Our short-term surgical outcomes showed the safety and efficacy of RATS for Masaoka stage I thymoma. The duration of surgery was the same in both groups, and there was no statistically significant difference between the two groups (P=0.168) in the amount of blood lost. However, RATS thymectomy was less invasive, as indicated by the significant decrease in the mean or median postoperative stay in the RATS group. Furthermore, there were no serious postoperative complications in the RATS group. In addition, no case was converted to open surgery, and no case required blood transfusion. Although the follow-up period was short, there was no early recurrence of thymoma. Our results suggest that RATS thymectomy is tolerated in patients with early-stage thymoma.
An important point is that we use ultrasonic devices in RATS. Great care must be taken to avoid vascular and nervous injuries. Bleeding is the most serious complication and should be kept in mind during this operation. Special attention must be paid because venous drainage of the gland to the innominate vein involves thin vessels; each must be isolated from the thymic veins, coagulated, and cut with an ultrasonic device to minimize the amount of bleeding. In the RATS series, no patients experienced conversion to an open procedure. However, in the VATS series, one patient experienced conversion to an open procedure because of injury to the left innominate vein during electric cautery for dissection. Although small, this tool is excellent in terms of handling and indispensable for this operating method.
Nevertheless, with regard to oncological outcomes, some criticisms of minimally invasive approaches still exist. First, the possibility of tumor spread into the chest cavity has been reported in some papers [6, 17, 18]. Agasthian et al.  reported a local recurrence rate of 3.4% in patients who underwent VATS thymectomy for thymoma, while two recent papers compared VATS and open approaches for thymomas. Cheng et al.  observed no local or pleural disease recurrence for stage II thymoma in either the open or VATS groups. Similar results were published by Pennathur et al.  in a larger comparative study, reporting no significant difference in disease recurrence or overall survival between the two groups. In our small series, despite the fact that the follow-up period was short, we observed no local or pleural recurrence. We believe that the robotic system facilitates differentiation of thymoma from normal thymic tissue and allows for safe manipulation. Nevertheless, an important factor that likely affected the success of the minimally invasive approach is the dimension of the lesion. In our series, the mean thymoma dimension was 30.4±7.9 mm in VATS and 29.05±7.7 mm in RATS, similar to the dimensions reported in the above-mentioned comparative studies of the VATS approach [19, 20]. However, the indolent nature of thymomatous disease necessitates a long follow-up  of 10 years to evaluate the survival and disease-free rates. Thus, further multi-institutional studies involving larger series are necessary.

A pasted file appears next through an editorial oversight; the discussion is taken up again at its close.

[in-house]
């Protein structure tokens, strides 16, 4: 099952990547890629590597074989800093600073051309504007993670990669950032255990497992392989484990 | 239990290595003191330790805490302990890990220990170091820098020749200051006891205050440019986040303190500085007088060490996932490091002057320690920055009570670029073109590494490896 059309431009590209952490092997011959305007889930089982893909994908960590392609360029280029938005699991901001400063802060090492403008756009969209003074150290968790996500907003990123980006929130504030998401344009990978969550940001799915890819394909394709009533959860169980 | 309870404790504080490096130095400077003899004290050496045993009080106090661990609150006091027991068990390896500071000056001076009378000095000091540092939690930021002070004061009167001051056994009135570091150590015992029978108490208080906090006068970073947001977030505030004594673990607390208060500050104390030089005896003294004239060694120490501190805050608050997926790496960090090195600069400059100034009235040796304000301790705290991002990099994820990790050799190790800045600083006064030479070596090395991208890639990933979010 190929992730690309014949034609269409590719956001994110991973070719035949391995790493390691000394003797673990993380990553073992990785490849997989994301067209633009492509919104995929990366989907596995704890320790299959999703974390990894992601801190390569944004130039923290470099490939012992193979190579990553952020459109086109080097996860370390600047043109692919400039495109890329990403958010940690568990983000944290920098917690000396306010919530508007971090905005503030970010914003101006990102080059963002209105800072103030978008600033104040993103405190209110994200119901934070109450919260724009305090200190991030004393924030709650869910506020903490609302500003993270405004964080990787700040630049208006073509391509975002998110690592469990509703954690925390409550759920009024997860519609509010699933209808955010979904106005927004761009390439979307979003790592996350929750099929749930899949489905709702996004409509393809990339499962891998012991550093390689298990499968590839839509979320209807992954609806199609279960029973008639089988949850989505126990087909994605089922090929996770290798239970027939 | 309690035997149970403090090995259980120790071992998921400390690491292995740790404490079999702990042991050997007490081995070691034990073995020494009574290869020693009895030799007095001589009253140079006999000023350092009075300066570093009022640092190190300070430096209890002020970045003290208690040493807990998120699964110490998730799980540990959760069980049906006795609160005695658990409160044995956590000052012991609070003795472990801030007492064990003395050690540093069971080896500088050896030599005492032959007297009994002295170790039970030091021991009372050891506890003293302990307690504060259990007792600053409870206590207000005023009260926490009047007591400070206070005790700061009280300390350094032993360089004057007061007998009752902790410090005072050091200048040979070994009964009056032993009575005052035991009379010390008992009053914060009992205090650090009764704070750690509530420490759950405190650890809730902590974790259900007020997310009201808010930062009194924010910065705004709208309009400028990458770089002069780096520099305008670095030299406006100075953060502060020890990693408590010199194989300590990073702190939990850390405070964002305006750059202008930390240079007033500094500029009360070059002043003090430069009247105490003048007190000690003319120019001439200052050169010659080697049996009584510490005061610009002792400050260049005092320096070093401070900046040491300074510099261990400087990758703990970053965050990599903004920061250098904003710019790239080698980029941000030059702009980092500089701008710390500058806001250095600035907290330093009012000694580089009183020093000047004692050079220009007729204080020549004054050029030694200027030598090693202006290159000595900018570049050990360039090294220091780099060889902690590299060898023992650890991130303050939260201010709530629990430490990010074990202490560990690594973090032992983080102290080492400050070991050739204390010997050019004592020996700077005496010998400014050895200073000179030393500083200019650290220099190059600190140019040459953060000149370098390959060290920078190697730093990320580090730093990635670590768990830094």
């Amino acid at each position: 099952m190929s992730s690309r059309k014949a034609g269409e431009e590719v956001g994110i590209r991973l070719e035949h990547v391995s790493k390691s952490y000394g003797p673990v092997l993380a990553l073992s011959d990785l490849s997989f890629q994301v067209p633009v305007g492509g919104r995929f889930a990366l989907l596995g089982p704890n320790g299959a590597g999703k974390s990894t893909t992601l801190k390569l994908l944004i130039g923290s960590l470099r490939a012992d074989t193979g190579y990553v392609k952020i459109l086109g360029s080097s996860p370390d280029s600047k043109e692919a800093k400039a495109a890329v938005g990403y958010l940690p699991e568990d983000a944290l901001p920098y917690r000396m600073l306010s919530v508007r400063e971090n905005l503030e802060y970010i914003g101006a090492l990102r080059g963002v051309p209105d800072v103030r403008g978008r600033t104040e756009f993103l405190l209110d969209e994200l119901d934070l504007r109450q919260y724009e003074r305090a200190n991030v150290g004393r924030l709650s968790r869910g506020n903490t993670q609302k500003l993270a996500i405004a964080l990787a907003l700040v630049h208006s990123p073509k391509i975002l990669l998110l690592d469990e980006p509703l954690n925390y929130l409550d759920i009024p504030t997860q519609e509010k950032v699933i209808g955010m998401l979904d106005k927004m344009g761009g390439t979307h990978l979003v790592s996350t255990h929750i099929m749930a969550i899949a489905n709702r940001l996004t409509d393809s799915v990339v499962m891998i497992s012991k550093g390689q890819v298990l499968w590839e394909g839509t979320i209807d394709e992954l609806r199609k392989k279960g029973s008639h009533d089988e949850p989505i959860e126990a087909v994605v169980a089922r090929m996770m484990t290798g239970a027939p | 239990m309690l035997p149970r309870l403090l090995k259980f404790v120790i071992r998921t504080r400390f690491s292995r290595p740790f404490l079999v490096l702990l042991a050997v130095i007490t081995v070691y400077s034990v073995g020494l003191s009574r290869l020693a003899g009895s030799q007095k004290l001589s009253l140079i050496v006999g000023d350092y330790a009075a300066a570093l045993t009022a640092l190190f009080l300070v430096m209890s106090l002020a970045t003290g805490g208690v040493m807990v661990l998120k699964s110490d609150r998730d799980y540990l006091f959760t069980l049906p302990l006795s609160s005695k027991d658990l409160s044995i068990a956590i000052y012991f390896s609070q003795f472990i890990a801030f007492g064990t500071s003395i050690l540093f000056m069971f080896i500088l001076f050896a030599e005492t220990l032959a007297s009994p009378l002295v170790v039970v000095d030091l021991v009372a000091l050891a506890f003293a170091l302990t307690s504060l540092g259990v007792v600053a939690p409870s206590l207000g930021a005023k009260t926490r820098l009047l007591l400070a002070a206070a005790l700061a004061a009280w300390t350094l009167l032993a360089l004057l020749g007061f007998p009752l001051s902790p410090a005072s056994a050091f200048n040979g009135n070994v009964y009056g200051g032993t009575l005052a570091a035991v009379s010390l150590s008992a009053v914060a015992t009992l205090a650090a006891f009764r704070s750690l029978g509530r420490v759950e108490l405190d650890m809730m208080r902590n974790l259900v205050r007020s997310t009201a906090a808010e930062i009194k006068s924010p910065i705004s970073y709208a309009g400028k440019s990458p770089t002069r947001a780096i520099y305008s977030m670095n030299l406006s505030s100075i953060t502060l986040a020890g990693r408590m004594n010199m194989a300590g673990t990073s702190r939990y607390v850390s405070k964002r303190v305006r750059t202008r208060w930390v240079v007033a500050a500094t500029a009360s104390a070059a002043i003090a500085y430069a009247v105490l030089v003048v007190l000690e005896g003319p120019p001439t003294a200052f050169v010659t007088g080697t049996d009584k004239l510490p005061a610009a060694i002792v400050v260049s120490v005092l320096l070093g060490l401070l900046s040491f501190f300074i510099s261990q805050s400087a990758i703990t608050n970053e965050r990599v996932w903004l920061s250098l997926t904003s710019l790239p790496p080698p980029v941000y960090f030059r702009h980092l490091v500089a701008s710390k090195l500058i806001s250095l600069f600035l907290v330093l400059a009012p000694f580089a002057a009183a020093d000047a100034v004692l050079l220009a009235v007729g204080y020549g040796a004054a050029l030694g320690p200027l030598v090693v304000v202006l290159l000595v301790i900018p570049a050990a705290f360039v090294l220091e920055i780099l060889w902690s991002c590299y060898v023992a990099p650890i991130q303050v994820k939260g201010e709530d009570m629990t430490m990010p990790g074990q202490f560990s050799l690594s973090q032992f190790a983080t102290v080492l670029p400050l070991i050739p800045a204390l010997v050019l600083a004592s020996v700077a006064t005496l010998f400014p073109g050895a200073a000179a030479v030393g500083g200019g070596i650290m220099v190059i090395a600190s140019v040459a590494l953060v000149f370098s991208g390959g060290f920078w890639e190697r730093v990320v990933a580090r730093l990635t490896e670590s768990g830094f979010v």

Because high costs are one of the main points of criticism voiced in connection with robotic-assisted operations, we recently evaluated the hospitalization costs of thymectomy for various minimally invasive approaches. Use of robots is significantly more expensive, and we demonstrated high costs compared with VATS (P <0.01). These high costs are primarily caused by the expensive robotic instruments, which can be reused only a limited number of times .
The present study has some limitations, including its retrospective nature, which may have resulted in a selection bias. Moreover, the study sample was small and the follow-up period short. However, this is an initial experience resulting from gained skill in robotic surgery for thymoma, and the main aim was to analyze the safety and technical feasibility of the robotic approach for early-stage thymomas. In fact, few data regarding the robotic approach with a focus on thymoma have been published, and our small series is the largest one to our knowledge.
This preliminary study demonstrates the safety and feasibility of robotic thymectomy for thymoma, with no mortality, low morbidity, and no nerve or vessel injury. RATS is equally minimally invasive as VATS and results in a shorter drainage period and reduced hospital stay compared with VATS approach. Nevertheless, it is hoped that randomized multi-institutional trials with long-term follow-up will be designed to compare the trans-sternal, video-assisted thoracoscopic, and robotic approaches and evaluate the oncological outcomes.